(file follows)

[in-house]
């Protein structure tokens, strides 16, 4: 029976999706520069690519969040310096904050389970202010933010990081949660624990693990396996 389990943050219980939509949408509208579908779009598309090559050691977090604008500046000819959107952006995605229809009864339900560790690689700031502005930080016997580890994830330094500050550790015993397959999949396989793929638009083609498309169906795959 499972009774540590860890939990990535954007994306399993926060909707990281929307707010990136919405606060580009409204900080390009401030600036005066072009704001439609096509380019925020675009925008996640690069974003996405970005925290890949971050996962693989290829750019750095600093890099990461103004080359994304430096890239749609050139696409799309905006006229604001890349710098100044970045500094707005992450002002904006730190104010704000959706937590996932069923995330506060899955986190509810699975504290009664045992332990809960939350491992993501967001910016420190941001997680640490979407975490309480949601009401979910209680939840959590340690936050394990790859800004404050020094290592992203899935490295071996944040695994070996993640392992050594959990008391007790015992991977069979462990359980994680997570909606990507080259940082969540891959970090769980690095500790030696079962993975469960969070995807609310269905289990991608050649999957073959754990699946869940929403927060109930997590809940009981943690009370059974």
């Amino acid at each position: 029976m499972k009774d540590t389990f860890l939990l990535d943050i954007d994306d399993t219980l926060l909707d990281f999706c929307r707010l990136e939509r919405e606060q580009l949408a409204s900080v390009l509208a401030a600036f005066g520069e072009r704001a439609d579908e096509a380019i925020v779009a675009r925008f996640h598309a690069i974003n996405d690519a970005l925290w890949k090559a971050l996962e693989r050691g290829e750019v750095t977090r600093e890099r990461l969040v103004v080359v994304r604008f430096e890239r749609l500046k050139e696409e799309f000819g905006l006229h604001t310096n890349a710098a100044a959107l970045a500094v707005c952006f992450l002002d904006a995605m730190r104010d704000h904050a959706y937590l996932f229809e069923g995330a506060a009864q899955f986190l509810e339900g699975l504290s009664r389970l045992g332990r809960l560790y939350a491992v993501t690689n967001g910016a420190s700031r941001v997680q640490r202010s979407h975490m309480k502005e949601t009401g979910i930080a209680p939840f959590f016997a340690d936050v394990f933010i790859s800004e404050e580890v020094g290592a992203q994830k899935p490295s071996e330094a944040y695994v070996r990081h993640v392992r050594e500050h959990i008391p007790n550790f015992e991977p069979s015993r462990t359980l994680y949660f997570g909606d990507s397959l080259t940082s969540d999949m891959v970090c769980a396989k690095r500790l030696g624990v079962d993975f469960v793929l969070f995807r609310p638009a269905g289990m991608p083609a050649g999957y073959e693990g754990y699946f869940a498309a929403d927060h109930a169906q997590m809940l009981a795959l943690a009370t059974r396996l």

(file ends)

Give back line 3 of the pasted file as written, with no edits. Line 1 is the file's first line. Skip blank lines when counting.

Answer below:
């Amino acid at each position: 029976m499972k009774d540590t389990f860890l939990l990535d943050i954007d994306d399993t219980l926060l909707d990281f999706c929307r707010l990136e939509r919405e606060q580009l949408a409204s900080v390009l509208a401030a600036f005066g520069e072009r704001a439609d579908e096509a380019i925020v779009a675009r925008f996640h598309a690069i974003n996405d690519a970005l925290w890949k090559a971050l996962e693989r050691g290829e750019v750095t977090r600093e890099r990461l969040v103004v080359v994304r604008f430096e890239r749609l500046k050139e696409e799309f000819g905006l006229h604001t310096n890349a710098a100044a959107l970045a500094v707005c952006f992450l002002d904006a995605m730190r104010d704000h904050a959706y937590l996932f229809e069923g995330a506060a009864q899955f986190l509810e339900g699975l504290s009664r389970l045992g332990r809960l560790y939350a491992v993501t690689n967001g910016a420190s700031r941001v997680q640490r202010s979407h975490m309480k502005e949601t009401g979910i930080a209680p939840f959590f016997a340690d936050v394990f933010i790859s800004e404050e580890v020094g290592a992203q994830k899935p490295s071996e330094a944040y695994v070996r990081h993640v392992r050594e500050h959990i008391p007790n550790f015992e991977p069979s015993r462990t359980l994680y949660f997570g909606d990507s397959l080259t940082s969540d999949m891959v970090c769980a396989k690095r500790l030696g624990v079962d993975f469960v793929l969070f995807r609310p638009a269905g289990m991608p083609a050649g999957y073959e693990g754990y699946f869940a498309a929403d927060h109930a169906q997590m809940l009981a795959l943690a009370t059974r396996l």